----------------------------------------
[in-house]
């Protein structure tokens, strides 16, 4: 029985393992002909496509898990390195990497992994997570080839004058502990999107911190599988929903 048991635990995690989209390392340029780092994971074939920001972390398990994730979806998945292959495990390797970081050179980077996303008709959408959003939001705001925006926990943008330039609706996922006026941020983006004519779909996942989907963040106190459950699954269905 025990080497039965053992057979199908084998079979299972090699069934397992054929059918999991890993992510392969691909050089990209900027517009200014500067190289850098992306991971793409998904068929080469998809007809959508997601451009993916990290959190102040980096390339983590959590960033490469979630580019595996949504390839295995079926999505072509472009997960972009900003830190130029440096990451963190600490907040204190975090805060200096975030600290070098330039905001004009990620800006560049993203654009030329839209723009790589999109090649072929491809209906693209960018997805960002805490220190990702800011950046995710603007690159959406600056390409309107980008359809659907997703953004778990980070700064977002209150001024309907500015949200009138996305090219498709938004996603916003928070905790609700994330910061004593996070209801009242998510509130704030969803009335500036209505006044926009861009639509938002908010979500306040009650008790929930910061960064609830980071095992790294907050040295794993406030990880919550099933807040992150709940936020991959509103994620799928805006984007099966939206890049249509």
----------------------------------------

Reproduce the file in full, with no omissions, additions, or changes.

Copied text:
[in-house]
């Protein structure tokens, strides 16, 4: 029985393992002909496509898990390195990497992994997570080839004058502990999107911190599988929903 048991635990995690989209390392340029780092994971074939920001972390398990994730979806998945292959495990390797970081050179980077996303008709959408959003939001705001925006926990943008330039609706996922006026941020983006004519779909996942989907963040106190459950699954269905 025990080497039965053992057979199908084998079979299972090699069934397992054929059918999991890993992510392969691909050089990209900027517009200014500067190289850098992306991971793409998904068929080469998809007809959508997601451009993916990290959190102040980096390339983590959590960033490469979630580019595996949504390839295995079926999505072509472009997960972009900003830190130029440096990451963190600490907040204190975090805060200096975030600290070098330039905001004009990620800006560049993203654009030329839209723009790589999109090649072929491809209906693209960018997805960002805490220190990702800011950046995710603007690159959406600056390409309107980008359809659907997703953004778990980070700064977002209150001024309907500015949200009138996305090219498709938004996603916003928070905790609700994330910061004593996070209801009242998510509130704030969803009335500036209505006044926009861009639509938002908010979500306040009650008790929930910061960064609830980071095992790294907050040295794993406030990880919550099933807040992150709940936020991959509103994620799928805006984007099966939206890049249509």